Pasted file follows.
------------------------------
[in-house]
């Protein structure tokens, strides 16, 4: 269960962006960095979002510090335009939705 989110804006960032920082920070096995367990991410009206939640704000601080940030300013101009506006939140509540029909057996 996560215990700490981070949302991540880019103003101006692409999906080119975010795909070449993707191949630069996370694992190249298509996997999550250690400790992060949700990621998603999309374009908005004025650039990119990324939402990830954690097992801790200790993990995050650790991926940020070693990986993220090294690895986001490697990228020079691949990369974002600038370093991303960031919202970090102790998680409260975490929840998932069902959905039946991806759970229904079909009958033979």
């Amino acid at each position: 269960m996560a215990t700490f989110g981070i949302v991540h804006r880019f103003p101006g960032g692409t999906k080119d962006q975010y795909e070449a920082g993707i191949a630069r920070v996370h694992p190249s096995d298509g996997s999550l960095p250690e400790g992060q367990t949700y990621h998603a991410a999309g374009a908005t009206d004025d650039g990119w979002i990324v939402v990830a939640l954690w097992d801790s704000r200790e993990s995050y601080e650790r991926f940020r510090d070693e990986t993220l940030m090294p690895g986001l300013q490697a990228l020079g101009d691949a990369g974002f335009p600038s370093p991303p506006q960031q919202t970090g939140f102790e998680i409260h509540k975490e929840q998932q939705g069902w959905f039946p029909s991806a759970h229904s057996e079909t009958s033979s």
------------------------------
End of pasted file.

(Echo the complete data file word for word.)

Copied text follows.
[in-house]
């Protein structure tokens, strides 16, 4: 269960962006960095979002510090335009939705 989110804006960032920082920070096995367990991410009206939640704000601080940030300013101009506006939140509540029909057996 996560215990700490981070949302991540880019103003101006692409999906080119975010795909070449993707191949630069996370694992190249298509996997999550250690400790992060949700990621998603999309374009908005004025650039990119990324939402990830954690097992801790200790993990995050650790991926940020070693990986993220090294690895986001490697990228020079691949990369974002600038370093991303960031919202970090102790998680409260975490929840998932069902959905039946991806759970229904079909009958033979």
């Amino acid at each position: 269960m996560a215990t700490f989110g981070i949302v991540h804006r880019f103003p101006g960032g692409t999906k080119d962006q975010y795909e070449a920082g993707i191949a630069r920070v996370h694992p190249s096995d298509g996997s999550l960095p250690e400790g992060q367990t949700y990621h998603a991410a999309g374009a908005t009206d004025d650039g990119w979002i990324v939402v990830a939640l954690w097992d801790s704000r200790e993990s995050y601080e650790r991926f940020r510090d070693e990986t993220l940030m090294p690895g986001l300013q490697a990228l020079g101009d691949a990369g974002f335009p600038s370093p991303p506006q960031q919202t970090g939140f102790e998680i409260h509540k975490e929840q998932q939705g069902w959905f039946p029909s991806a759970h229904s057996e079909t009958s033979s």